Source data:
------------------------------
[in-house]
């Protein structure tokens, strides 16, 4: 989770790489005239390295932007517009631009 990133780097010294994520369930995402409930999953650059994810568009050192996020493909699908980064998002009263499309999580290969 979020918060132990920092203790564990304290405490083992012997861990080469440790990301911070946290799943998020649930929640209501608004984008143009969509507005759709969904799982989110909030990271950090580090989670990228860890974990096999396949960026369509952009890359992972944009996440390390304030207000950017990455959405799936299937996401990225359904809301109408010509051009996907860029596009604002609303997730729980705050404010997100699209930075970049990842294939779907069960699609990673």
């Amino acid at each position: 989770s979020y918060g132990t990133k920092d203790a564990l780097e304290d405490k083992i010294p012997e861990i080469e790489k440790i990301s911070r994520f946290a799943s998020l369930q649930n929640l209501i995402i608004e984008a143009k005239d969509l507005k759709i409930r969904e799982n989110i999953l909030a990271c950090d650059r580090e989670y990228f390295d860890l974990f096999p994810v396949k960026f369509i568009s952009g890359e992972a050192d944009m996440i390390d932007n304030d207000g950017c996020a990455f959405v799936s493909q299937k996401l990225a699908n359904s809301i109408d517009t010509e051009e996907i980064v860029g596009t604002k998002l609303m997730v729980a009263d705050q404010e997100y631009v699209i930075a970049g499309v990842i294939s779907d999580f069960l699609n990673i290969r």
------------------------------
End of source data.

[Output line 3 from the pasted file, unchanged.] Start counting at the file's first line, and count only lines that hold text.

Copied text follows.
């Amino acid at each position: 989770s979020y918060g132990t990133k920092d203790a564990l780097e304290d405490k083992i010294p012997e861990i080469e790489k440790i990301s911070r994520f946290a799943s998020l369930q649930n929640l209501i995402i608004e984008a143009k005239d969509l507005k759709i409930r969904e799982n989110i999953l909030a990271c950090d650059r580090e989670y990228f390295d860890l974990f096999p994810v396949k960026f369509i568009s952009g890359e992972a050192d944009m996440i390390d932007n304030d207000g950017c996020a990455f959405v799936s493909q299937k996401l990225a699908n359904s809301i109408d517009t010509e051009e996907i980064v860029g596009t604002k998002l609303m997730v729980a009263d705050q404010e997100y631009v699209i930075a970049g499309v990842i294939s779907d999580f069960l699609n990673i290969r």